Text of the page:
Using students’ reading experiences as the basis for changing what we do as English teachers, VATE Community of Practice is focused on the teaching of reading in secondary English classrooms
In many ways, the process of reading, and our experience of it, is intangible, illogical, confounding. When we ask secondary school students to explain what happens in their heads when they read, they mostly flounder. Most students have not contemplated the experience in detail or with any seriousness. They do it without reflection. When we ask them to draw reading, we open up a metaphorical and visual avenue for capturing complicated experience. What they produce is something raw, not framed by the language of curriculum and schooling but by their embodied, emotional, social and cognitive experience. What can emerge is something like this: A boy on his knees with a book holding a gun to his head. In this special edition of Idiom you will see more images like this one drawn by students in a range of Victorian schools. Some capture the magical experience of reading, the notion of travelling to other worlds through strangely unique and familiar visualisations. There are others who capture reading as something more difficult and unnatural. The value in surfacing these responses is that they force us, as teachers of English, to wonder, to make connections and to probe our practice.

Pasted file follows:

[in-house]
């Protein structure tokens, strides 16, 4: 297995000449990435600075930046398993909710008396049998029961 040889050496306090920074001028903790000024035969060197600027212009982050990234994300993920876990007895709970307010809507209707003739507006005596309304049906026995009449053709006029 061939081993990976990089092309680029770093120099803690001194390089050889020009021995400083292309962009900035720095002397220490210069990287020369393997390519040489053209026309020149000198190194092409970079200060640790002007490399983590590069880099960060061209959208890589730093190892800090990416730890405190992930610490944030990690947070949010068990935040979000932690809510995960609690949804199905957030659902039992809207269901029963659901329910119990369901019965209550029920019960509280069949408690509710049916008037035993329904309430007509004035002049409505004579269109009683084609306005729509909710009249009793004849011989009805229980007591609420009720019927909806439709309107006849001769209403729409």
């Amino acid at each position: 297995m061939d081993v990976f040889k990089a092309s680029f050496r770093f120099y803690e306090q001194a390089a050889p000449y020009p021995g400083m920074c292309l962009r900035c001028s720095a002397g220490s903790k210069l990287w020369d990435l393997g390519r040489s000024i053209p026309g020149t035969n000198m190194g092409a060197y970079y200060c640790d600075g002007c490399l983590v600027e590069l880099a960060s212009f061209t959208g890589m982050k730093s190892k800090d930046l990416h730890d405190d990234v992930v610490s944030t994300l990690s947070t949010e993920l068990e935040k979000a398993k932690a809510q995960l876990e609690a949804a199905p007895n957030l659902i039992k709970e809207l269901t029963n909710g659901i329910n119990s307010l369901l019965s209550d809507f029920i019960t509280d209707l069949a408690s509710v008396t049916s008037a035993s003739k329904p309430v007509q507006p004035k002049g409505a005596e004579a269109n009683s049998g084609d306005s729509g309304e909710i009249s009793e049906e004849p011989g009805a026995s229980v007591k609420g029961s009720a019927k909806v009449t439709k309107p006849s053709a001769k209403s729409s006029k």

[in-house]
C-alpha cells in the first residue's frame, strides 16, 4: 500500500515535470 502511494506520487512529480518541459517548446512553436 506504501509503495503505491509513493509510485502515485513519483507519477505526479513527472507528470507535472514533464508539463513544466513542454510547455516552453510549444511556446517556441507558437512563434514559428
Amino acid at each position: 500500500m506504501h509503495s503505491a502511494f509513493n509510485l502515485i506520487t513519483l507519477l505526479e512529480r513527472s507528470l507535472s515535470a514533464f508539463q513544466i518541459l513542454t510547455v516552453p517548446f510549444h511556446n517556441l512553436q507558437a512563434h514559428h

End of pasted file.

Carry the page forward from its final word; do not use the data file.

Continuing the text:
Dr Amanda McGraw and Mary Mason